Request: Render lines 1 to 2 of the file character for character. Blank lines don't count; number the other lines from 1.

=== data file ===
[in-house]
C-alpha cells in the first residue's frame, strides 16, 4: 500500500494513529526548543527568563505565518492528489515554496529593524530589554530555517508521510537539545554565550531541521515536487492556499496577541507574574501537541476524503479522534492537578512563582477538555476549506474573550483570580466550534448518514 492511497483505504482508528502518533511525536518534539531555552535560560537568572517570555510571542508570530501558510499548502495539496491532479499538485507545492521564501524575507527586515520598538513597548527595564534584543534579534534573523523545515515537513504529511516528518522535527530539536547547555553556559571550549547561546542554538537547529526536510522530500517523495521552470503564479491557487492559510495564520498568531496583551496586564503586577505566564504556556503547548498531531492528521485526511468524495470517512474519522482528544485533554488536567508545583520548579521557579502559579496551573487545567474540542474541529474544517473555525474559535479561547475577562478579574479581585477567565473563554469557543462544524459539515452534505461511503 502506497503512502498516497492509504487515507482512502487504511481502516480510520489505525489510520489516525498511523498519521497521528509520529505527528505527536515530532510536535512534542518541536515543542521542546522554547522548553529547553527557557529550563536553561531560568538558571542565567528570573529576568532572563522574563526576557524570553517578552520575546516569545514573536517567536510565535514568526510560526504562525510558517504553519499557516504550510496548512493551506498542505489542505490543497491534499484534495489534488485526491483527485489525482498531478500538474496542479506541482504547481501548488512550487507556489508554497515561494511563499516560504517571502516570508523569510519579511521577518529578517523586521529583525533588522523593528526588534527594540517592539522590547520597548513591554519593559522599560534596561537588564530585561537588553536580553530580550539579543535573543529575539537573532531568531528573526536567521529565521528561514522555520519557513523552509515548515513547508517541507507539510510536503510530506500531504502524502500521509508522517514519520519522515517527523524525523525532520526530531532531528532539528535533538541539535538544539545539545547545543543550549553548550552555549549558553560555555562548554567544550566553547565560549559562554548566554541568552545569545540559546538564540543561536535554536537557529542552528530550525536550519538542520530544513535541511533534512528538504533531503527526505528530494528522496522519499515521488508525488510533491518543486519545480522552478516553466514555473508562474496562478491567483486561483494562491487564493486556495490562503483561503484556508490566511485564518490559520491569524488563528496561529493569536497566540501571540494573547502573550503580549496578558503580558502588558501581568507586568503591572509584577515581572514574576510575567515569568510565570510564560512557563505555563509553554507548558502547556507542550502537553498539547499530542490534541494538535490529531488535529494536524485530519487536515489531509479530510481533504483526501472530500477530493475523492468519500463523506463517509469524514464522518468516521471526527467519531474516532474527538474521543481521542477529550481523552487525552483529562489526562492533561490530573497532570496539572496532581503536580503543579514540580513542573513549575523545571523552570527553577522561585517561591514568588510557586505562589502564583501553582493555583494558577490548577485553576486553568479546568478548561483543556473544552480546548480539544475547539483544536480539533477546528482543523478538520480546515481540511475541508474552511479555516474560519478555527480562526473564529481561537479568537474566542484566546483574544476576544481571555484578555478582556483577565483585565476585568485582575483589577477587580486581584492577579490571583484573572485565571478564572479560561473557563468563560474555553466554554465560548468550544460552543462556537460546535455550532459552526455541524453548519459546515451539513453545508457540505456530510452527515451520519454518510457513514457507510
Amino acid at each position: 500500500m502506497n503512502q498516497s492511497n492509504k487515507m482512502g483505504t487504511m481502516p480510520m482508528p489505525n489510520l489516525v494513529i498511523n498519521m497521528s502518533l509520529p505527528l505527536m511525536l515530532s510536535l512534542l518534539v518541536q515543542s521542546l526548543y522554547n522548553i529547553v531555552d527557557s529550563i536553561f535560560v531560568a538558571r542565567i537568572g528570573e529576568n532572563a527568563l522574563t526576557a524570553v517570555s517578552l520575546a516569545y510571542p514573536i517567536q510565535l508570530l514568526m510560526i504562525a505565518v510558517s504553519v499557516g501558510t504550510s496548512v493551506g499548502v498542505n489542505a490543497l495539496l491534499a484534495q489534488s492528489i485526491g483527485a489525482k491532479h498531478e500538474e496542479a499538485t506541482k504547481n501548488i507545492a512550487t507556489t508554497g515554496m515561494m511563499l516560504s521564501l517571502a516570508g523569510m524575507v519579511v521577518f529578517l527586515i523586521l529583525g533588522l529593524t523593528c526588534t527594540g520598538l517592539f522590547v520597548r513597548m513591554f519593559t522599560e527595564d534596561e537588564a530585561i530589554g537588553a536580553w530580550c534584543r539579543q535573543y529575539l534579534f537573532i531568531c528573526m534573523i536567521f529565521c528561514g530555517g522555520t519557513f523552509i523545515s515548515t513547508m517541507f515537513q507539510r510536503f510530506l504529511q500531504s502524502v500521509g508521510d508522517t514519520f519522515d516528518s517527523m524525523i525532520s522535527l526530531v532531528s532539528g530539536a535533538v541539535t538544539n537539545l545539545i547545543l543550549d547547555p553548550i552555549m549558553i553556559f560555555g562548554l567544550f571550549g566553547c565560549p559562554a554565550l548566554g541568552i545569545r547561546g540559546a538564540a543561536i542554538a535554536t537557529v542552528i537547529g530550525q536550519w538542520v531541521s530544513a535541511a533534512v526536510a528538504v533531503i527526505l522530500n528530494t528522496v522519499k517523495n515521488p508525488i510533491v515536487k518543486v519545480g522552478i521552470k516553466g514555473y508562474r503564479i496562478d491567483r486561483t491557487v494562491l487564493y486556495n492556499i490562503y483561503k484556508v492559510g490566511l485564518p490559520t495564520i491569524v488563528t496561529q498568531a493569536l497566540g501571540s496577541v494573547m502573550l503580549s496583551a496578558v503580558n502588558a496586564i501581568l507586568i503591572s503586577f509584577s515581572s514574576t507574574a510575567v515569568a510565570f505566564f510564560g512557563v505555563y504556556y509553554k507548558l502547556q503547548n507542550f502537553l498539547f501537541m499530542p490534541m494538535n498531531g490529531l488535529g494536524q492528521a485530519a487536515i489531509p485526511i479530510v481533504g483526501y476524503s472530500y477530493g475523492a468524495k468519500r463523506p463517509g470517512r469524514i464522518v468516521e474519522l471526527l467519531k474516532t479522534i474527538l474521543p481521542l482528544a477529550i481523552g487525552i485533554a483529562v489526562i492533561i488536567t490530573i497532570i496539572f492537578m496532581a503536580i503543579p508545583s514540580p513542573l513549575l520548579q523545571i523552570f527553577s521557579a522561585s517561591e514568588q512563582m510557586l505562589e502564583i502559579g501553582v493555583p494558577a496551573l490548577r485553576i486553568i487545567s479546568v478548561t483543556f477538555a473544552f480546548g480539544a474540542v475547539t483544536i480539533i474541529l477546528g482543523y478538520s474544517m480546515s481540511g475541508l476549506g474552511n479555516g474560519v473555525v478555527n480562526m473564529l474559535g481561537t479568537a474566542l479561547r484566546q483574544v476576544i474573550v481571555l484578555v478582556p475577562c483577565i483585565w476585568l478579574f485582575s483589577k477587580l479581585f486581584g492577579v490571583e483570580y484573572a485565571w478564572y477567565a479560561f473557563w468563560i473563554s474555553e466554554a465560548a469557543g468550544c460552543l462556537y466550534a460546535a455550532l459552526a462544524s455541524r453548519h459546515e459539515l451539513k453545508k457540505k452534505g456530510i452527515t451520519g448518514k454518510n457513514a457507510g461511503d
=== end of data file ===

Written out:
[in-house]
C-alpha cells in the first residue's frame, strides 16, 4: 500500500494513529526548543527568563505565518492528489515554496529593524530589554530555517508521510537539545554565550531541521515536487492556499496577541507574574501537541476524503479522534492537578512563582477538555476549506474573550483570580466550534448518514 492511497483505504482508528502518533511525536518534539531555552535560560537568572517570555510571542508570530501558510499548502495539496491532479499538485507545492521564501524575507527586515520598538513597548527595564534584543534579534534573523523545515515537513504529511516528518522535527530539536547547555553556559571550549547561546542554538537547529526536510522530500517523495521552470503564479491557487492559510495564520498568531496583551496586564503586577505566564504556556503547548498531531492528521485526511468524495470517512474519522482528544485533554488536567508545583520548579521557579502559579496551573487545567474540542474541529474544517473555525474559535479561547475577562478579574479581585477567565473563554469557543462544524459539515452534505461511503 502506497503512502498516497492509504487515507482512502487504511481502516480510520489505525489510520489516525498511523498519521497521528509520529505527528505527536515530532510536535512534542518541536515543542521542546522554547522548553529547553527557557529550563536553561531560568538558571542565567528570573529576568532572563522574563526576557524570553517578552520575546516569545514573536517567536510565535514568526510560526504562525510558517504553519499557516504550510496548512493551506498542505489542505490543497491534499484534495489534488485526491483527485489525482498531478500538474496542479506541482504547481501548488512550487507556489508554497515561494511563499516560504517571502516570508523569510519579511521577518529578517523586521529583525533588522523593528526588534527594540517592539522590547520597548513591554519593559522599560534596561537588564530585561537588553536580553530580550539579543535573543529575539537573532531568531528573526536567521529565521528561514522555520519557513523552509515548515513547508517541507507539510510536503510530506500531504502524502500521509508522517514519520519522515517527523524525523525532520526530531532531528532539528535533538541539535538544539545539545547545543543550549553548550552555549549558553560555555562548554567544550566553547565560549559562554548566554541568552545569545540559546538564540543561536535554536537557529542552528530550525536550519538542520530544513535541511533534512528538504533531503527526505528530494528522496522519499515521488508525488510533491518543486519545480522552478516553466514555473508562474496562478491567483486561483494562491487564493486556495490562503483561503484556508490566511485564518490559520491569524488563528496561529493569536497566540501571540494573547502573550503580549496578558503580558502588558501581568507586568503591572509584577515581572514574576510575567515569568510565570510564560512557563505555563509553554507548558502547556507542550502537553498539547499530542490534541494538535490529531488535529494536524485530519487536515489531509479530510481533504483526501472530500477530493475523492468519500463523506463517509469524514464522518468516521471526527467519531474516532474527538474521543481521542477529550481523552487525552483529562489526562492533561490530573497532570496539572496532581503536580503543579514540580513542573513549575523545571523552570527553577522561585517561591514568588510557586505562589502564583501553582493555583494558577490548577485553576486553568479546568478548561483543556473544552480546548480539544475547539483544536480539533477546528482543523478538520480546515481540511475541508474552511479555516474560519478555527480562526473564529481561537479568537474566542484566546483574544476576544481571555484578555478582556483577565483585565476585568485582575483589577477587580486581584492577579490571583484573572485565571478564572479560561473557563468563560474555553466554554465560548468550544460552543462556537460546535455550532459552526455541524453548519459546515451539513453545508457540505456530510452527515451520519454518510457513514457507510